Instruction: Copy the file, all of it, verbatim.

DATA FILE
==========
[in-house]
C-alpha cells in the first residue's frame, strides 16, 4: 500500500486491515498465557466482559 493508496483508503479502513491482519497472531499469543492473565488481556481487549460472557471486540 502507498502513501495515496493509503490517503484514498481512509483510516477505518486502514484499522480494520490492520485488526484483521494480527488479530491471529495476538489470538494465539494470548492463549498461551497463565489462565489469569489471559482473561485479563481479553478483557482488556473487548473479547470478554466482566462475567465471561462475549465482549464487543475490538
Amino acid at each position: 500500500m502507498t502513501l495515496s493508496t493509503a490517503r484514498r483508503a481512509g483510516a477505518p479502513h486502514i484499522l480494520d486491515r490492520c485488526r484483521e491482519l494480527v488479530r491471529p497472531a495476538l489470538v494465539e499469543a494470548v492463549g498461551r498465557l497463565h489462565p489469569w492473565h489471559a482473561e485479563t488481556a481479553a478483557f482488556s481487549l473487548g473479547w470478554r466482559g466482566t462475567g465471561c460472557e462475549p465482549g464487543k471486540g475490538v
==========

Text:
[in-house]
C-alpha cells in the first residue's frame, strides 16, 4: 500500500486491515498465557466482559 493508496483508503479502513491482519497472531499469543492473565488481556481487549460472557471486540 502507498502513501495515496493509503490517503484514498481512509483510516477505518486502514484499522480494520490492520485488526484483521494480527488479530491471529495476538489470538494465539494470548492463549498461551497463565489462565489469569489471559482473561485479563481479553478483557482488556473487548473479547470478554466482566462475567465471561462475549465482549464487543475490538
Amino acid at each position: 500500500m502507498t502513501l495515496s493508496t493509503a490517503r484514498r483508503a481512509g483510516a477505518p479502513h486502514i484499522l480494520d486491515r490492520c485488526r484483521e491482519l494480527v488479530r491471529p497472531a495476538l489470538v494465539e499469543a494470548v492463549g498461551r498465557l497463565h489462565p489469569w492473565h489471559a482473561e485479563t488481556a481479553a478483557f482488556s481487549l473487548g473479547w470478554r466482559g466482566t462475567g465471561c460472557e462475549p465482549g464487543k471486540g475490538v